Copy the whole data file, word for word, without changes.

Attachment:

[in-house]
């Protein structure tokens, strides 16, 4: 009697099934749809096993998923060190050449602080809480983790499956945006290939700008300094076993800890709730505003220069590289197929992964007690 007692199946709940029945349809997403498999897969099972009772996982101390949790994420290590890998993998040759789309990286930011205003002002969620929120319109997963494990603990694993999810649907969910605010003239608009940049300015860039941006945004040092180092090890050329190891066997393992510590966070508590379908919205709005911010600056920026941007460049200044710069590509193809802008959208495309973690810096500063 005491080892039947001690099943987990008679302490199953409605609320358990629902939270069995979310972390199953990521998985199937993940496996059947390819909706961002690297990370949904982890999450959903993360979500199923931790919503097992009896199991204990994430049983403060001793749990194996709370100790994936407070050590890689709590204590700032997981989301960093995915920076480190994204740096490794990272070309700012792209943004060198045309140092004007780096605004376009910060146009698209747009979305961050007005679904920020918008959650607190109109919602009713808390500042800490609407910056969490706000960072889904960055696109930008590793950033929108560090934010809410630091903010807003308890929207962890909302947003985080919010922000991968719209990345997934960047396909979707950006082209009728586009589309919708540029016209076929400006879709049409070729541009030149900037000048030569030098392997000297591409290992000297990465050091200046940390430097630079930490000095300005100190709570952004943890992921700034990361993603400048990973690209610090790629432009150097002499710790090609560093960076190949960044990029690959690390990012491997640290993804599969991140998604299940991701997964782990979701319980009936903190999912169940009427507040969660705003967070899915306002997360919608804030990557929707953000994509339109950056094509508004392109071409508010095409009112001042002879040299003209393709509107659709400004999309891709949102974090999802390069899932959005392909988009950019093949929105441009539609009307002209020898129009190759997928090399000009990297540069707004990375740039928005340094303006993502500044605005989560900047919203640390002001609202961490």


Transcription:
[in-house]
């Protein structure tokens, strides 16, 4: 009697099934749809096993998923060190050449602080809480983790499956945006290939700008300094076993800890709730505003220069590289197929992964007690 007692199946709940029945349809997403498999897969099972009772996982101390949790994420290590890998993998040759789309990286930011205003002002969620929120319109997963494990603990694993999810649907969910605010003239608009940049300015860039941006945004040092180092090890050329190891066997393992510590966070508590379908919205709005911010600056920026941007460049200044710069590509193809802008959208495309973690810096500063 005491080892039947001690099943987990008679302490199953409605609320358990629902939270069995979310972390199953990521998985199937993940496996059947390819909706961002690297990370949904982890999450959903993360979500199923931790919503097992009896199991204990994430049983403060001793749990194996709370100790994936407070050590890689709590204590700032997981989301960093995915920076480190994204740096490794990272070309700012792209943004060198045309140092004007780096605004376009910060146009698209747009979305961050007005679904920020918008959650607190109109919602009713808390500042800490609407910056969490706000960072889904960055696109930008590793950033929108560090934010809410630091903010807003308890929207962890909302947003985080919010922000991968719209990345997934960047396909979707950006082209009728586009589309919708540029016209076929400006879709049409070729541009030149900037000048030569030098392997000297591409290992000297990465050091200046940390430097630079930490000095300005100190709570952004943890992921700034990361993603400048990973690209610090790629432009150097002499710790090609560093960076190949960044990029690959690390990012491997640290993804599969991140998604299940991701997964782990979701319980009936903190999912169940009427507040969660705003967070899915306002997360919608804030990557929707953000994509339109950056094509508004392109071409508010095409009112001042002879040299003209393709509107659709400004999309891709949102974090999802390069899932959005392909988009950019093949929105441009539609009307002209020898129009190759997928090399000009990297540069707004990375740039928005340094303006993502500044605005989560900047919203640390002001609202961490």